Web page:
NST Leader: The Road to Normalcy

The start of the Covid-19 National Immunisation Programme (NIP) has signalled the beginning of a gradual return to some form of normalcy.

It will be a long, arduous road that may take up to somewhere around the middle of next year, or as early as the end of this year, as Khairy Jamaluddin, the minister-in-charge of all things vaccination-related, hopes.

As it is, things have begun to ease as far as standard operating procedures (SOP) are concerned. On Thursday, Senior Minister (Security Cluster) Datuk Seri Ismail Sabri Yaakob announced the relaxation of some SOP. Such relaxations are linked to the fact that our daily infection numbers are on a downward trend.

On Thursday, too, Malaysia saw 1,924 infections, a drop from the 3,545 cases registered on Wednesday. More than 2,000 cases had been recorded consistently since Jan 5.

Hopefully, the numbers will continue to decline in the coming days as the NIP progresses. And with that, more easing of the SOP can be expected. One big question on everyone’s minds, perhaps, is when our elected representatives will be allowed to convene again, be they in Parliament or the state assemblies.

The Yang di-Pertuan Agong has already clarified that Parliament can meet during the Emergency. This will happen at a suitable time, as deemed fit by the king, under the advisement of the prime minister. Tan Sri Muhyiddin Yassin has repeatedly said Parliament will convene, so we will have to wait and see when this will be. Considering elected representatives will be among the first to be vaccinated, it is only a matter of time.

After that, as Muhyiddin has repeated often, he plans to return the mandate to the people, meaning, Parliament will be dissolved and a general election called.

The question, then, is when all this will come about. The success of the NIP will be one factor, perhaps the most important of all. Other factors are the daily Covid-19 infection numbers, our infectivity rate and, importantly, the advice of medical experts.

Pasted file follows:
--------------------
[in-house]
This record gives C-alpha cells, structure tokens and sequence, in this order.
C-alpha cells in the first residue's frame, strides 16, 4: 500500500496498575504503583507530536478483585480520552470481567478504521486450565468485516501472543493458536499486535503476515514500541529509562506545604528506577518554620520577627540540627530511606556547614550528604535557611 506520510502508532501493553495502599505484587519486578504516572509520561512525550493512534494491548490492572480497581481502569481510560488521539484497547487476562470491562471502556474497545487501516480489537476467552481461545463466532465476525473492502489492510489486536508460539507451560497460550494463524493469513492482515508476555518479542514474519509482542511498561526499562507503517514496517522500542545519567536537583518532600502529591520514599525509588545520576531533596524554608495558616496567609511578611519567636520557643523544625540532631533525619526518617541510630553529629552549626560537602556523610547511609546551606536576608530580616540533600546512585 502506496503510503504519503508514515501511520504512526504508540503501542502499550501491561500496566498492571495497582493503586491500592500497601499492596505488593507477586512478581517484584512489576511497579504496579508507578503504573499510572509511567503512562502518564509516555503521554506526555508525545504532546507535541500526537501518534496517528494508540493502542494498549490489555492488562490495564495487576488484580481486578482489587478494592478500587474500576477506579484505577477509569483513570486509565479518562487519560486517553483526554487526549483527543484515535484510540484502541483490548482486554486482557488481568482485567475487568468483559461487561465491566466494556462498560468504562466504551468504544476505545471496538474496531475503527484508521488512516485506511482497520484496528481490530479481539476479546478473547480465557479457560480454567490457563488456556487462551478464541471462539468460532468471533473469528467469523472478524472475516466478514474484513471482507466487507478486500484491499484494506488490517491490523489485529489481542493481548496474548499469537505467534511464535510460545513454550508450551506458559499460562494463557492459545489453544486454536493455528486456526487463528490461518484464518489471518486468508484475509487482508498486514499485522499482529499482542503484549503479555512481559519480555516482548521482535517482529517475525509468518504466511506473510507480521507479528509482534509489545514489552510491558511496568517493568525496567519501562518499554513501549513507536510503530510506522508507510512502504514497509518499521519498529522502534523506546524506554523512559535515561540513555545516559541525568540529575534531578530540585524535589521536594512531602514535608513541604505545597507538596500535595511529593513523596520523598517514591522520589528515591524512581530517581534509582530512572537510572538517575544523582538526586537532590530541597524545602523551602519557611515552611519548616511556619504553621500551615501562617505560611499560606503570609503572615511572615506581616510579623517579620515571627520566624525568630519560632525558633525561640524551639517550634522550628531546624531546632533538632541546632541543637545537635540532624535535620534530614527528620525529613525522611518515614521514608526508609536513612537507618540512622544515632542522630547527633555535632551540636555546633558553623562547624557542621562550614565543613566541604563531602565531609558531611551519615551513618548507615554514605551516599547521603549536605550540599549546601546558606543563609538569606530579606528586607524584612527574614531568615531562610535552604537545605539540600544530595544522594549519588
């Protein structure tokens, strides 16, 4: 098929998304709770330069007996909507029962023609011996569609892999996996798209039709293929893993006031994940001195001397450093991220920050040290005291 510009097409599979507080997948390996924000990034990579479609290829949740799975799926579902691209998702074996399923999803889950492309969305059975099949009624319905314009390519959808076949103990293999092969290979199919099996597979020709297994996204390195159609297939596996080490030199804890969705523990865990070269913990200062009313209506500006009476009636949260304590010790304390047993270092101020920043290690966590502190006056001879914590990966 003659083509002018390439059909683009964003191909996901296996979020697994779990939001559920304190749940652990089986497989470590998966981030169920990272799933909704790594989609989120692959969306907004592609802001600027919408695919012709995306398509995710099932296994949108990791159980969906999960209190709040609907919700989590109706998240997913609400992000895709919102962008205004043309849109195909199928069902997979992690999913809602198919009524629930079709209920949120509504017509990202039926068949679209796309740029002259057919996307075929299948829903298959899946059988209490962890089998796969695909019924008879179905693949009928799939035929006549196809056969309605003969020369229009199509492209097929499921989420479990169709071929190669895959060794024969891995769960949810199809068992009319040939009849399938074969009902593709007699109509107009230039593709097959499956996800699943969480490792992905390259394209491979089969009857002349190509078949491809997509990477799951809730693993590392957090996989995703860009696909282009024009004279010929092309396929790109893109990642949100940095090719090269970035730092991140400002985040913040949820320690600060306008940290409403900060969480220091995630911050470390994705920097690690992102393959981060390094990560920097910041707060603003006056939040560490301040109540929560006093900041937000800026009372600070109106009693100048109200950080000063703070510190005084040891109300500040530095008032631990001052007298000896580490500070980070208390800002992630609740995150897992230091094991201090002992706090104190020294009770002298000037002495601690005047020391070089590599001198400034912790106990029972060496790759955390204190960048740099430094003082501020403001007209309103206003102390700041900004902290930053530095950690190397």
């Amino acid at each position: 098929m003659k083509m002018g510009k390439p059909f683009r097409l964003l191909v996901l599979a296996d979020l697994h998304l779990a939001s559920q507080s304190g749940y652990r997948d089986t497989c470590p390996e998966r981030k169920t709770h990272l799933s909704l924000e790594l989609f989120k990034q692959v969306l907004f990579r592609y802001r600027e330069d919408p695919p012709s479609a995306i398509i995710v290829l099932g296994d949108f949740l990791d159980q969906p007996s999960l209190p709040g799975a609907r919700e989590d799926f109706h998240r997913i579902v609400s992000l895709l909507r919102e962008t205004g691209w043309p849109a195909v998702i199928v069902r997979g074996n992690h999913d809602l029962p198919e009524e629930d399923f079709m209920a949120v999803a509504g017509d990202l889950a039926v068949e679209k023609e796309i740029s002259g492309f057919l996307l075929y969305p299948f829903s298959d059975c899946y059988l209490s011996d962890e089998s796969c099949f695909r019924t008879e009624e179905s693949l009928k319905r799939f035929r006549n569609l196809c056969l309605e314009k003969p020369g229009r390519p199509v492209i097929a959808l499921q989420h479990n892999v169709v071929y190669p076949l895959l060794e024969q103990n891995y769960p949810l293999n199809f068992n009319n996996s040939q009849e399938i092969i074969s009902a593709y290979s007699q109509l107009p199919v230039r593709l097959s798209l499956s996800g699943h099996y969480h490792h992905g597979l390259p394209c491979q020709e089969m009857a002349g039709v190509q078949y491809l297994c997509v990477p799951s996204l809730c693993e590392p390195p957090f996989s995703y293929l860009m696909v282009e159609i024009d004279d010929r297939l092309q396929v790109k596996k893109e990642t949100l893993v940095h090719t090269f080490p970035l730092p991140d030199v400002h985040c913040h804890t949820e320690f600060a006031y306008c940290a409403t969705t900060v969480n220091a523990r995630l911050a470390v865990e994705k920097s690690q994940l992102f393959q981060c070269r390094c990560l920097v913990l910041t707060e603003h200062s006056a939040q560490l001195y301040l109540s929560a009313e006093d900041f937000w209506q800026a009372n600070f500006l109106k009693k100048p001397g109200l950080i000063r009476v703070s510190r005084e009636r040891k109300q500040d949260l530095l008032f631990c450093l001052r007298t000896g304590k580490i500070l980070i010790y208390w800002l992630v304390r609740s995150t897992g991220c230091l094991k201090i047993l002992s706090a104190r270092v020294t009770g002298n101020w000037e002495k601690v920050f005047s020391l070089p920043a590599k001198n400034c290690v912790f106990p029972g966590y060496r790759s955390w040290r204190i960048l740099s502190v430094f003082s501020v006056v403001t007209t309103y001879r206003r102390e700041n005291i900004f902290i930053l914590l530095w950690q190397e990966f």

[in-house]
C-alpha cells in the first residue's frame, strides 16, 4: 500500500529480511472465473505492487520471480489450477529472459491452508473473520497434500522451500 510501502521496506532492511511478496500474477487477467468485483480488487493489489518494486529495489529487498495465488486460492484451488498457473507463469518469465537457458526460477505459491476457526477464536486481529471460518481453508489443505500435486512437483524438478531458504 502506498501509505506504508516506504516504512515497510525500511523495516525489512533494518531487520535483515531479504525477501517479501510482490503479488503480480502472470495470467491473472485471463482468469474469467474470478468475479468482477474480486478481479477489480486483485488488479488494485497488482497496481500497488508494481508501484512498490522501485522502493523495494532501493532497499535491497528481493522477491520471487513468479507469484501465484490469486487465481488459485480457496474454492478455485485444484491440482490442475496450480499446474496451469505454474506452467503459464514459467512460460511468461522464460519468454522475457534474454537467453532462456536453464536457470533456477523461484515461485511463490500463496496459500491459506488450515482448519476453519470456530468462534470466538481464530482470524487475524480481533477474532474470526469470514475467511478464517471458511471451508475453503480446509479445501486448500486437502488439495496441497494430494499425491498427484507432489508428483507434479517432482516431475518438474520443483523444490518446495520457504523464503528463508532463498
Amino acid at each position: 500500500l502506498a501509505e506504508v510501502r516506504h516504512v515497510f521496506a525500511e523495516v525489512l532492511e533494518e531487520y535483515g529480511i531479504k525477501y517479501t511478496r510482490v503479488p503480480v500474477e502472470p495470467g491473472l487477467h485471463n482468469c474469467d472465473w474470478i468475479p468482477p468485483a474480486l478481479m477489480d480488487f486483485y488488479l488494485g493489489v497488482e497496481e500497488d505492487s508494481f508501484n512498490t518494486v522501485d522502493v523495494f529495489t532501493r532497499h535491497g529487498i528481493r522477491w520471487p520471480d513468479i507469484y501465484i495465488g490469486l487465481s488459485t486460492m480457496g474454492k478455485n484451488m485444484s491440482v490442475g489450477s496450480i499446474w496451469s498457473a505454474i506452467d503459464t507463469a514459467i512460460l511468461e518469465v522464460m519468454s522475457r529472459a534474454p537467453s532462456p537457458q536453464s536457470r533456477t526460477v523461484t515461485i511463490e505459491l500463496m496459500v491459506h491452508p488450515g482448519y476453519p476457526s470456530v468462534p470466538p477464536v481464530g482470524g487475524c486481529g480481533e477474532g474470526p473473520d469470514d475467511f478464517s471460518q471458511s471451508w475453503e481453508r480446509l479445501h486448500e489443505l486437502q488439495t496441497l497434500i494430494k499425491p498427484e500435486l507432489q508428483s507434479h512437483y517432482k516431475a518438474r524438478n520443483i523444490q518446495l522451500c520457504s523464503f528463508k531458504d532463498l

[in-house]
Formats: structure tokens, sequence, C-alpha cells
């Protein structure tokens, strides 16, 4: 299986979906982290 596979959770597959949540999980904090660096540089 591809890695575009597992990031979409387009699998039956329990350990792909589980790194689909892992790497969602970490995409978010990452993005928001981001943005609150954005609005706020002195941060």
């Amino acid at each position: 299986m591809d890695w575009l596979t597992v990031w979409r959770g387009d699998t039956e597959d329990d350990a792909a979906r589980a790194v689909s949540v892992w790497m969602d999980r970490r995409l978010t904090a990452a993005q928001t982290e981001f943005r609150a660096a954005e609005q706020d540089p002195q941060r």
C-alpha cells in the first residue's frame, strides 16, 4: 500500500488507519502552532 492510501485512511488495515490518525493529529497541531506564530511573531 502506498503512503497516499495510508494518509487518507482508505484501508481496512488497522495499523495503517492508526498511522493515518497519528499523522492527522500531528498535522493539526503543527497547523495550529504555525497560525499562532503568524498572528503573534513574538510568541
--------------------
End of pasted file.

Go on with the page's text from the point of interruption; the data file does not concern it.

Until we bring those numbers down, for instance, it would be unwise to hold elections or even go back to anywhere near where we were pre-pandemic.

For now, we have to remember that our job is to maintain the SOP, and the healthy habits we have picked up since Covid-19 began. We have been doing well so far, except for small groups of stubborn individuals.

The government recognises that such groups exist and it is this that has led it to enact harsher penalties for SOP violators. Beginning March 11, the maximum fine for violations will be RM10,000, a tenfold increase.

Certainly, this will help encourage almost everyone to toe the line. It may seem harsh, especially since we have, most of us, been hit financially by the pandemic.

But, one, it is for the good of the entire nation and two, the amount of the fine will not matter if we do not violate any SOP.

The only caveat is that the law is applied fairly to all, prince or pauper.

Source: https://www.nst.com.my/opinion/leaders/2021/02/669410/nst-leader-road-normalcy

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